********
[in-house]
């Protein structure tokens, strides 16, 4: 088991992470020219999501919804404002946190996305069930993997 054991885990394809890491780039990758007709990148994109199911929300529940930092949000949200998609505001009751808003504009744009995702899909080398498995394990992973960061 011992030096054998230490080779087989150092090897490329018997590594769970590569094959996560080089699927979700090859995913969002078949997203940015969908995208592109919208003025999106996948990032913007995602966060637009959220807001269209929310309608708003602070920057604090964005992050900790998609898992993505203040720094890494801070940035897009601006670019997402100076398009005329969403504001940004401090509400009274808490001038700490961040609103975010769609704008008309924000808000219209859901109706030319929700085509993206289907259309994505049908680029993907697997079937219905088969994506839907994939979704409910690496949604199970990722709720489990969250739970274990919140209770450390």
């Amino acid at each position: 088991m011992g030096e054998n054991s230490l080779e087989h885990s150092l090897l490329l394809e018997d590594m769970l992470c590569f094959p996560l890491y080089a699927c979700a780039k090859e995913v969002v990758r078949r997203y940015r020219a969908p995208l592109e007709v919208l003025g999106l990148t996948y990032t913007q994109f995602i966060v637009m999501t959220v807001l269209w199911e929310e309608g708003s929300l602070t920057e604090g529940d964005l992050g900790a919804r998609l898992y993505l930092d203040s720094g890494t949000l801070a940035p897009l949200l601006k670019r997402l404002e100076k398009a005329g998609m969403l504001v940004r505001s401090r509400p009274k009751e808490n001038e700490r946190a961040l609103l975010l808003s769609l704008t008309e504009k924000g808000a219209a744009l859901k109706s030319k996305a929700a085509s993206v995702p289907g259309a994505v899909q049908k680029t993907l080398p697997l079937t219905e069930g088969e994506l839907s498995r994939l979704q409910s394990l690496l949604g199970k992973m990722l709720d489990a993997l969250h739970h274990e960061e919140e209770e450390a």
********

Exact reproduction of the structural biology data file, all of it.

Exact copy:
[in-house]
């Protein structure tokens, strides 16, 4: 088991992470020219999501919804404002946190996305069930993997 054991885990394809890491780039990758007709990148994109199911929300529940930092949000949200998609505001009751808003504009744009995702899909080398498995394990992973960061 011992030096054998230490080779087989150092090897490329018997590594769970590569094959996560080089699927979700090859995913969002078949997203940015969908995208592109919208003025999106996948990032913007995602966060637009959220807001269209929310309608708003602070920057604090964005992050900790998609898992993505203040720094890494801070940035897009601006670019997402100076398009005329969403504001940004401090509400009274808490001038700490961040609103975010769609704008008309924000808000219209859901109706030319929700085509993206289907259309994505049908680029993907697997079937219905088969994506839907994939979704409910690496949604199970990722709720489990969250739970274990919140209770450390």
């Amino acid at each position: 088991m011992g030096e054998n054991s230490l080779e087989h885990s150092l090897l490329l394809e018997d590594m769970l992470c590569f094959p996560l890491y080089a699927c979700a780039k090859e995913v969002v990758r078949r997203y940015r020219a969908p995208l592109e007709v919208l003025g999106l990148t996948y990032t913007q994109f995602i966060v637009m999501t959220v807001l269209w199911e929310e309608g708003s929300l602070t920057e604090g529940d964005l992050g900790a919804r998609l898992y993505l930092d203040s720094g890494t949000l801070a940035p897009l949200l601006k670019r997402l404002e100076k398009a005329g998609m969403l504001v940004r505001s401090r509400p009274k009751e808490n001038e700490r946190a961040l609103l975010l808003s769609l704008t008309e504009k924000g808000a219209a744009l859901k109706s030319k996305a929700a085509s993206v995702p289907g259309a994505v899909q049908k680029t993907l080398p697997l079937t219905e069930g088969e994506l839907s498995r994939l979704q409910s394990l690496l949604g199970k992973m990722l709720d489990a993997l969250h739970h274990e960061e919140e209770e450390a």